Point Lookout: a free weekly publication of Chaco Canyon Consulting
Volume 2, Issue 32;   August 7, 2002: Should I Keep Bailing or Start Plugging the Leaks?

Should I Keep Bailing or Start Plugging the Leaks?

by

When we're flooded with problems, and the rowboat is taking on water, we tend to bail with buckets, rather than take time out to plug the leaks. Here are some tips for dealing with floods of problems.

Yesterday I went to buy fruit at my local market. Picking out some nice peaches, I noticed that the cherry boxes were empty. So I walked over to a man in a white shirt, who was feverishly stacking lettuce, and asked about the cherries. He had on a nametag that read "Stan."

When you rank problems
according to total cost,
think short term
and long term
"I'll go look, be right back, sir," he said, and disappeared through the swinging doors at the back of the store. Stan is always helpful.

Meanwhile I went looking for grapes. They were low, too, as were the nectarines. Unusual, I thought. I moved on, and got lost in thought picking out sweet corn.

A few minutes later, Stan returned and called to me: "Got the cherries, sir."

"Thanks, Stan," I said, as I met him at the cherries. "A little behind today, eh?" I asked.

"Yeah, the morning guy no-showed, and I just can't catch up."

As we chatted, a woman approached and asked about the grapes.

"I'll go look, be right back, ma'am," he said to her, and left again through the swinging doors.

A wrecked boatNow I understood: Stan was behind because he had been spending too much time with singleton service requests, and not enough time on catching up. I didn't blame him — he was probably following instructions — but it's a heck of a way to run a produce department.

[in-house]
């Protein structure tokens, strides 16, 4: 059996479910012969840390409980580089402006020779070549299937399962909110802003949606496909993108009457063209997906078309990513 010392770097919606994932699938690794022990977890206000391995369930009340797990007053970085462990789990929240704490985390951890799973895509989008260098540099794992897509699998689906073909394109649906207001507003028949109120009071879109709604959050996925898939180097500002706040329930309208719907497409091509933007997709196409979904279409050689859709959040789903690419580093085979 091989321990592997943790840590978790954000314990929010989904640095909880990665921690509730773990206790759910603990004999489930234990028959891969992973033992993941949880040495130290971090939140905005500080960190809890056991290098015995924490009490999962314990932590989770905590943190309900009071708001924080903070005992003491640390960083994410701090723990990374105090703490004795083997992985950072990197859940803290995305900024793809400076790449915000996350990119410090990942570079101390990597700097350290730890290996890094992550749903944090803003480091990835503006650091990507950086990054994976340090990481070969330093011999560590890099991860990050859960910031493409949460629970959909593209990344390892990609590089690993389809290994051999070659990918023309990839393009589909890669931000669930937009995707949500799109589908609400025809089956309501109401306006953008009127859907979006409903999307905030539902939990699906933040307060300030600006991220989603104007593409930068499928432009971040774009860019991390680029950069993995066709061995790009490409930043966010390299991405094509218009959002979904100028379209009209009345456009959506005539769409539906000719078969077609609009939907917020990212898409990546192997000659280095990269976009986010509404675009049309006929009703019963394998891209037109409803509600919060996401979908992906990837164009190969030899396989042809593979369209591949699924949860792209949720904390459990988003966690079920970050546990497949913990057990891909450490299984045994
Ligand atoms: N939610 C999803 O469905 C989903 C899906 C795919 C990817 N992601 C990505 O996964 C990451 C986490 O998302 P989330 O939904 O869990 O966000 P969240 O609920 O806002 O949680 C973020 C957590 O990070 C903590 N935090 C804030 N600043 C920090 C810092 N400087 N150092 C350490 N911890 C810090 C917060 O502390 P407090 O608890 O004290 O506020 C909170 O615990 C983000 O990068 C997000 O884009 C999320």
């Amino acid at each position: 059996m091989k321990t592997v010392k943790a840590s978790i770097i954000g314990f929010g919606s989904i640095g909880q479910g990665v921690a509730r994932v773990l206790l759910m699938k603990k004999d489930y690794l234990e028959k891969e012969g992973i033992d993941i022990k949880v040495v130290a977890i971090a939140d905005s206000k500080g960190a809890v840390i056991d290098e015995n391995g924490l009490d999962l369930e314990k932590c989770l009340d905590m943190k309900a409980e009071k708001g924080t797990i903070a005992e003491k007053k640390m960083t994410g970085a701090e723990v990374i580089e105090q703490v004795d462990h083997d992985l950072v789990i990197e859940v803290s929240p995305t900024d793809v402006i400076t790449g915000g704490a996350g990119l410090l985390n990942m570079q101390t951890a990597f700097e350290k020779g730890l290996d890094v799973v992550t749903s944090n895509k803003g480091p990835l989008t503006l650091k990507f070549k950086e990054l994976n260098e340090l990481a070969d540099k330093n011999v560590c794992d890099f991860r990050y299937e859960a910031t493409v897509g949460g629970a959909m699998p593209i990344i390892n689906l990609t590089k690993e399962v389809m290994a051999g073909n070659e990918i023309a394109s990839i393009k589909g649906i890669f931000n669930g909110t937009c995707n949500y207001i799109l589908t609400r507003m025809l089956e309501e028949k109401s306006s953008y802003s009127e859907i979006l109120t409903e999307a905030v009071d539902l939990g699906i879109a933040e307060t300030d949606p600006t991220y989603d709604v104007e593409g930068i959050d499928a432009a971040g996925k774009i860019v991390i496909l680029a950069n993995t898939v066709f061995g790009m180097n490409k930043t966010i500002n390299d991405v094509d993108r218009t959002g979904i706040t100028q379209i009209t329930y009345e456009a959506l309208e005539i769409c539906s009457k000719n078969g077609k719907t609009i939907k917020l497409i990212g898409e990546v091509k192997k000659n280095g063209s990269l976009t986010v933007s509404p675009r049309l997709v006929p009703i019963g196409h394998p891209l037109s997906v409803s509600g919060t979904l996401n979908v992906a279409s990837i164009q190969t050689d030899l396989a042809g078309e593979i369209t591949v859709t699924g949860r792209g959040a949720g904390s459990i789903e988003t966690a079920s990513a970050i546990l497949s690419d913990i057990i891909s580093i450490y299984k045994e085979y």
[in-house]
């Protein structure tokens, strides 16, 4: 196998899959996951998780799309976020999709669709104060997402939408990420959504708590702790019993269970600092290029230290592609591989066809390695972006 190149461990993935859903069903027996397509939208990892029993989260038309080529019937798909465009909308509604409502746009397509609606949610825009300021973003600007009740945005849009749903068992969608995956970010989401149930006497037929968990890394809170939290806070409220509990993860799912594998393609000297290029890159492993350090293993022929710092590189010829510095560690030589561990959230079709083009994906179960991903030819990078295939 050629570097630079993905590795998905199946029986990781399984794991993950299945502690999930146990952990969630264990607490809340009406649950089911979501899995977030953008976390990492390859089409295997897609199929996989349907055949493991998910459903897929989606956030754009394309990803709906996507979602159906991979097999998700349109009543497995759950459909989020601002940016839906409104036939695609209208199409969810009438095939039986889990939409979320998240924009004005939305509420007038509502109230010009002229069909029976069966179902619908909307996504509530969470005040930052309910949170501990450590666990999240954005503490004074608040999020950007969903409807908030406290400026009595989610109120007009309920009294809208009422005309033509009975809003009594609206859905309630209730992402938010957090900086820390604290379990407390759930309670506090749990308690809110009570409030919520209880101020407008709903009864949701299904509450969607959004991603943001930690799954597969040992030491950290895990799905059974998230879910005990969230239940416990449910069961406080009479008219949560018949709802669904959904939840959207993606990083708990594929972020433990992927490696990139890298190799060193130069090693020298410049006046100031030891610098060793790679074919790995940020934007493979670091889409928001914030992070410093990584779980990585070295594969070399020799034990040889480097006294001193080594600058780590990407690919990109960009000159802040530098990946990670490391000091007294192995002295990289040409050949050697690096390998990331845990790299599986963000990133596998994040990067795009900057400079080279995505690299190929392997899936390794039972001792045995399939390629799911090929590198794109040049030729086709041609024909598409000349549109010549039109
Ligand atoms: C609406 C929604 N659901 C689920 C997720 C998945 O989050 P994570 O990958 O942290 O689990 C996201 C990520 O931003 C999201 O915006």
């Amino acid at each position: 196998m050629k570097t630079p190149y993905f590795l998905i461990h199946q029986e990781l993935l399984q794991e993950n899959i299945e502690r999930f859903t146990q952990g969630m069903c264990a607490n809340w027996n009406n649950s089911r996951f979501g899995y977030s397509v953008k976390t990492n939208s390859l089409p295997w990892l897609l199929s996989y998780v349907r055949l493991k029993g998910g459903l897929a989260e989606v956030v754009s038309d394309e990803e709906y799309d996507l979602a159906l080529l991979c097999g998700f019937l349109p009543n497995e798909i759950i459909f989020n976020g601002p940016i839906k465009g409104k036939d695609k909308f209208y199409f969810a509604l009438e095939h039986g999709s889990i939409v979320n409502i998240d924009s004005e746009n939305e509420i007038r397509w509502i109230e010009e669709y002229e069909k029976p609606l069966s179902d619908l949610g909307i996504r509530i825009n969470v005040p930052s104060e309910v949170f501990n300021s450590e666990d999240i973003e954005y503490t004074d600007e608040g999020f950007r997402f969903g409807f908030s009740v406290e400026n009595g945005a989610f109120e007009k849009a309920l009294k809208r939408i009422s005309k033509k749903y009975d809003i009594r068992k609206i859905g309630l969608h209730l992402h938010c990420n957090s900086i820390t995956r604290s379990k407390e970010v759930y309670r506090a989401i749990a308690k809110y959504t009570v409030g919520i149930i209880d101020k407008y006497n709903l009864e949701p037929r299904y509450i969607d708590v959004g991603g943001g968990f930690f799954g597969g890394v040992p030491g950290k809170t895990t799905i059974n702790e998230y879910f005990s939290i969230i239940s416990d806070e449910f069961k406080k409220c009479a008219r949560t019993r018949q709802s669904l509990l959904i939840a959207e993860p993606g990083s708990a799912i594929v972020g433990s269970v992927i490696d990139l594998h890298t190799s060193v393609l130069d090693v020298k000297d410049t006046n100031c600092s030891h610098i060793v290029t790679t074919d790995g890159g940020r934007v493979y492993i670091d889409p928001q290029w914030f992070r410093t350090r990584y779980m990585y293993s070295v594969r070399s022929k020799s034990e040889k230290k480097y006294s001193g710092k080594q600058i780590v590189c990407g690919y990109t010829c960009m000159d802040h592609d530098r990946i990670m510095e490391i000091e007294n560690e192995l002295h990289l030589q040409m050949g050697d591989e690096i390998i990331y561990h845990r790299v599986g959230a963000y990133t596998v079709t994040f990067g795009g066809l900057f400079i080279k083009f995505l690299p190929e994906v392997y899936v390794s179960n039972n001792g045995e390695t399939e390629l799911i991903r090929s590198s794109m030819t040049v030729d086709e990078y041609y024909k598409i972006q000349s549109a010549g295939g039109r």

And that's how many of us deal with similar situations. When we're flooded with problems, and the rowboat is taking on water, we tend to bail with buckets rather than take time out to plug the leaks. Here are some tips for dealing with floods of problems.

Understand present value
Rank problems according to total cost — the short-term cost plus the present value of the long-term cost. Giving too much weight to short-term cost can keep you from finding a more effective approach. In the produce department, making a single trip to deal with several stockouts at once could have helped Stan catch up.
Manage the escalation process
Why are you flooded? Are problems coming to you when they ought to be dealt with elsewhere? Monitor escalations to ensure that they happen only when they should.
Detect before affect
Measure the incidence, resolution, and escalation rates at all levels that deal with problem triage. This alerts everyone in the escalation chain as a pulse of problems moves along. It helps them plan, and prevents the false starts that happen when they have to drop one problem to solve another.

Sometimes the feeling of being flooded is a problem in itself, because we can't think clearly under pressure. Accept that in a flood, you're bound to get a little wet, and focus on clearing the flood as best you can. Go to top Top  Next issue: It Might Be Legal, but It's Unethical  Next Issue

Rick BrennerThe article you've been reading is an archived issue of Point Lookout, my weekly newsletter. I've been publishing it since January, 2001, free to all subscribers, over the Web, and via RSS. You can help keep it free by donating either as an individual or as an organization. You'll receive in return my sincere thanks — and the comfort of knowing that you've helped to propagate insights and perspectives that can help make our workplaces a little more human-friendly. More

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Forthcoming issues of Point Lookout

A well-festooned utility poleComing June 26: Additive bias…or Not: I
When we alter existing systems to enhance them, we tend to favor adding components even when subtracting might be better. This effect has been attributed to a cognitive bias known as additive bias. But other forces more important might be afoot. Available here and by RSS on June 26.
A close-up view of a chipseal road surfaceAnd on July 3: Additive bias…Not: II
Additive bias is a cognitive bias that many believe contributes to bloat of commercial products. When we change products to make them more capable, additive bias might not play a role, because economic considerations sometimes favor additive approaches. Available here and by RSS on July 3.

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